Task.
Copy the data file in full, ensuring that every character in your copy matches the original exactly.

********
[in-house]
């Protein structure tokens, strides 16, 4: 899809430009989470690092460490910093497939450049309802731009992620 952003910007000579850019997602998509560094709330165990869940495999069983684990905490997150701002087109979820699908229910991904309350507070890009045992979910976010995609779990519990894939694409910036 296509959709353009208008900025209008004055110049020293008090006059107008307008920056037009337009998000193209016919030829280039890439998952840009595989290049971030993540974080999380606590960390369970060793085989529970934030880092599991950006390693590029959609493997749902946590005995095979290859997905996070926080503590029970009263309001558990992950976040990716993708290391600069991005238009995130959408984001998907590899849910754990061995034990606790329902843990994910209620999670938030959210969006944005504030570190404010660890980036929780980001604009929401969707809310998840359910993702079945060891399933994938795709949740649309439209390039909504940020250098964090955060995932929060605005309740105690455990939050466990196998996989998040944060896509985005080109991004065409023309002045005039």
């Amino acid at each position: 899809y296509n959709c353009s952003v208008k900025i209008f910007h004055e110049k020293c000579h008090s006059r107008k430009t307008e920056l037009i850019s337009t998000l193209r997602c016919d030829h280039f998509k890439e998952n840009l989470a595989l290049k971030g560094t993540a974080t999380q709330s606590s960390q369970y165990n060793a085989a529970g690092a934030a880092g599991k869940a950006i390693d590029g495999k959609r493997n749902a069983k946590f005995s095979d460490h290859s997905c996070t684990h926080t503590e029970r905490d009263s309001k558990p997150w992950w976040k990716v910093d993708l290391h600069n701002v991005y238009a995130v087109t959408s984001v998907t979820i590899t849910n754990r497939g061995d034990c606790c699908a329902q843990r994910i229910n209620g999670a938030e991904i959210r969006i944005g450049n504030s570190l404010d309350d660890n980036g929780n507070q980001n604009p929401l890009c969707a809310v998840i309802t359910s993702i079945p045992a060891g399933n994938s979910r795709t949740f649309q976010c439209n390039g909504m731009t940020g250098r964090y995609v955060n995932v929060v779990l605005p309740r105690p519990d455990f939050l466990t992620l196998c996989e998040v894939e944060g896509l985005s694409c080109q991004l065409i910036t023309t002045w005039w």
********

[in-house]
């Protein structure tokens, strides 16, 4: 899809430009989470690092460490910093497939450049309802731009992620 952003910007000579850019997602998509560094709330165990869940495999069983684990905490997150701002087109979820699908229910991904309350507070890009045992979910976010995609779990519990894939694409910036 296509959709353009208008900025209008004055110049020293008090006059107008307008920056037009337009998000193209016919030829280039890439998952840009595989290049971030993540974080999380606590960390369970060793085989529970934030880092599991950006390693590029959609493997749902946590005995095979290859997905996070926080503590029970009263309001558990992950976040990716993708290391600069991005238009995130959408984001998907590899849910754990061995034990606790329902843990994910209620999670938030959210969006944005504030570190404010660890980036929780980001604009929401969707809310998840359910993702079945060891399933994938795709949740649309439209390039909504940020250098964090955060995932929060605005309740105690455990939050466990196998996989998040944060896509985005080109991004065409023309002045005039």
């Amino acid at each position: 899809y296509n959709c353009s952003v208008k900025i209008f910007h004055e110049k020293c000579h008090s006059r107008k430009t307008e920056l037009i850019s337009t998000l193209r997602c016919d030829h280039f998509k890439e998952n840009l989470a595989l290049k971030g560094t993540a974080t999380q709330s606590s960390q369970y165990n060793a085989a529970g690092a934030a880092g599991k869940a950006i390693d590029g495999k959609r493997n749902a069983k946590f005995s095979d460490h290859s997905c996070t684990h926080t503590e029970r905490d009263s309001k558990p997150w992950w976040k990716v910093d993708l290391h600069n701002v991005y238009a995130v087109t959408s984001v998907t979820i590899t849910n754990r497939g061995d034990c606790c699908a329902q843990r994910i229910n209620g999670a938030e991904i959210r969006i944005g450049n504030s570190l404010d309350d660890n980036g929780n507070q980001n604009p929401l890009c969707a809310v998840i309802t359910s993702i079945p045992a060891g399933n994938s979910r795709t949740f649309q976010c439209n390039g909504m731009t940020g250098r964090y995609v955060n995932v929060v779990l605005p309740r105690p519990d455990f939050l466990t992620l196998c996989e998040v894939e944060g896509l985005s694409c080109q991004l065409i910036t023309t002045w005039w």